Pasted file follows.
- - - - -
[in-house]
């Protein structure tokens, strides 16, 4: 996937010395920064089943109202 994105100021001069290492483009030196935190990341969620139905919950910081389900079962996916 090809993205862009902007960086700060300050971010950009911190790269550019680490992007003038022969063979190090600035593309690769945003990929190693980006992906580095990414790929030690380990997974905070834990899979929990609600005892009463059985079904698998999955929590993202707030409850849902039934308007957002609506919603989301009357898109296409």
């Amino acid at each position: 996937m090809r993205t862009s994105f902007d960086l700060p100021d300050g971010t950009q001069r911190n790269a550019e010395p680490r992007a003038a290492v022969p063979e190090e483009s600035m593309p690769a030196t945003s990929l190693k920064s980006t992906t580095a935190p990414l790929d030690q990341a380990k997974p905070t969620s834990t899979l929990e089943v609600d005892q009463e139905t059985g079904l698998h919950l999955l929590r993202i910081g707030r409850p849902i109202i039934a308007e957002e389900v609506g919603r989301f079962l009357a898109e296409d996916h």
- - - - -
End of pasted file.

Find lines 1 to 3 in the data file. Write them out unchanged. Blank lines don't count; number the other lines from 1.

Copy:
[in-house]
């Protein structure tokens, strides 16, 4: 996937010395920064089943109202 994105100021001069290492483009030196935190990341969620139905919950910081389900079962996916 090809993205862009902007960086700060300050971010950009911190790269550019680490992007003038022969063979190090600035593309690769945003990929190693980006992906580095990414790929030690380990997974905070834990899979929990609600005892009463059985079904698998999955929590993202707030409850849902039934308007957002609506919603989301009357898109296409």
């Amino acid at each position: 996937m090809r993205t862009s994105f902007d960086l700060p100021d300050g971010t950009q001069r911190n790269a550019e010395p680490r992007a003038a290492v022969p063979e190090e483009s600035m593309p690769a030196t945003s990929l190693k920064s980006t992906t580095a935190p990414l790929d030690q990341a380990k997974p905070t969620s834990t899979l929990e089943v609600d005892q009463e139905t059985g079904l698998h919950l999955l929590r993202i910081g707030r409850p849902i109202i039934a308007e957002e389900v609506g919603r989301f079962l009357a898109e296409d996916h």